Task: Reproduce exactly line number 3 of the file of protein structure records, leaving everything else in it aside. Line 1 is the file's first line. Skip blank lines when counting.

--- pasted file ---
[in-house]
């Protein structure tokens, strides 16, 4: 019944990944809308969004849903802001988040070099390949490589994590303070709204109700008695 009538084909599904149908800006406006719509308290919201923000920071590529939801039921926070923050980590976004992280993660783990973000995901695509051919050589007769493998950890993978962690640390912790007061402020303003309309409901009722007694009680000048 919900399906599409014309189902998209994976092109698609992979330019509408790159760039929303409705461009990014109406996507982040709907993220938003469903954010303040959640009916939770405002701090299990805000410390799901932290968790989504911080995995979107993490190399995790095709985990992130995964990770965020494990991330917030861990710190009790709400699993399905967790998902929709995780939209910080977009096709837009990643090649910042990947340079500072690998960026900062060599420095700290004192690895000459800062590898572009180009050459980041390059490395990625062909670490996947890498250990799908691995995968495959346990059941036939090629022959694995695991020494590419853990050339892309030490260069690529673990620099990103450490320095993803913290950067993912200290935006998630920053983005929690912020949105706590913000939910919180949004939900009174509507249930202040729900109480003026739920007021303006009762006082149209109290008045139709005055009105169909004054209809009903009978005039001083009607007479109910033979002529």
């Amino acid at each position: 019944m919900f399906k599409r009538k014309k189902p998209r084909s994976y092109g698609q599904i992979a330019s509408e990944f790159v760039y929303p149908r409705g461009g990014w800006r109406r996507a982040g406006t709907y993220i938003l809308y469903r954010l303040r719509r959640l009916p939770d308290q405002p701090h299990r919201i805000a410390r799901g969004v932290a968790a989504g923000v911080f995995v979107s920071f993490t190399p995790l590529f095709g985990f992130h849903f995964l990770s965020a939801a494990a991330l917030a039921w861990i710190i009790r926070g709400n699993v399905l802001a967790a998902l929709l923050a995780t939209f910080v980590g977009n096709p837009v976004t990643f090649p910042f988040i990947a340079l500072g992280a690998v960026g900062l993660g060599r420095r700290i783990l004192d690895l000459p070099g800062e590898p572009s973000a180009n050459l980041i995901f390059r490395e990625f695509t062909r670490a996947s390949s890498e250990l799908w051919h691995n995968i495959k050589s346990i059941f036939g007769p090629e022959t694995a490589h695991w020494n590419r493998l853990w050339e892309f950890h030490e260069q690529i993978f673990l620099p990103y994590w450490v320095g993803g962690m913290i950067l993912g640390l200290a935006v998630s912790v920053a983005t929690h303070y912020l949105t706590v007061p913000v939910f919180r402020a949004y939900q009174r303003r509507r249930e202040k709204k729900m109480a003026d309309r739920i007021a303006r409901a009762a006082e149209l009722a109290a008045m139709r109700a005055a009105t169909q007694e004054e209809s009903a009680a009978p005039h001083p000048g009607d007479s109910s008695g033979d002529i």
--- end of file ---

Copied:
């Amino acid at each position: 019944m919900f399906k599409r009538k014309k189902p998209r084909s994976y092109g698609q599904i992979a330019s509408e990944f790159v760039y929303p149908r409705g461009g990014w800006r109406r996507a982040g406006t709907y993220i938003l809308y469903r954010l303040r719509r959640l009916p939770d308290q405002p701090h299990r919201i805000a410390r799901g969004v932290a968790a989504g923000v911080f995995v979107s920071f993490t190399p995790l590529f095709g985990f992130h849903f995964l990770s965020a939801a494990a991330l917030a039921w861990i710190i009790r926070g709400n699993v399905l802001a967790a998902l929709l923050a995780t939209f910080v980590g977009n096709p837009v976004t990643f090649p910042f988040i990947a340079l500072g992280a690998v960026g900062l993660g060599r420095r700290i783990l004192d690895l000459p070099g800062e590898p572009s973000a180009n050459l980041i995901f390059r490395e990625f695509t062909r670490a996947s390949s890498e250990l799908w051919h691995n995968i495959k050589s346990i059941f036939g007769p090629e022959t694995a490589h695991w020494n590419r493998l853990w050339e892309f950890h030490e260069q690529i993978f673990l620099p990103y994590w450490v320095g993803g962690m913290i950067l993912g640390l200290a935006v998630s912790v920053a983005t929690h303070y912020l949105t706590v007061p913000v939910f919180r402020a949004y939900q009174r303003r509507r249930e202040k709204k729900m109480a003026d309309r739920i007021a303006r409901a009762a006082e149209l009722a109290a008045m139709r109700a005055a009105t169909q007694e004054e209809s009903a009680a009978p005039h001083p000048g009607d007479s109910s008695g033979d002529i």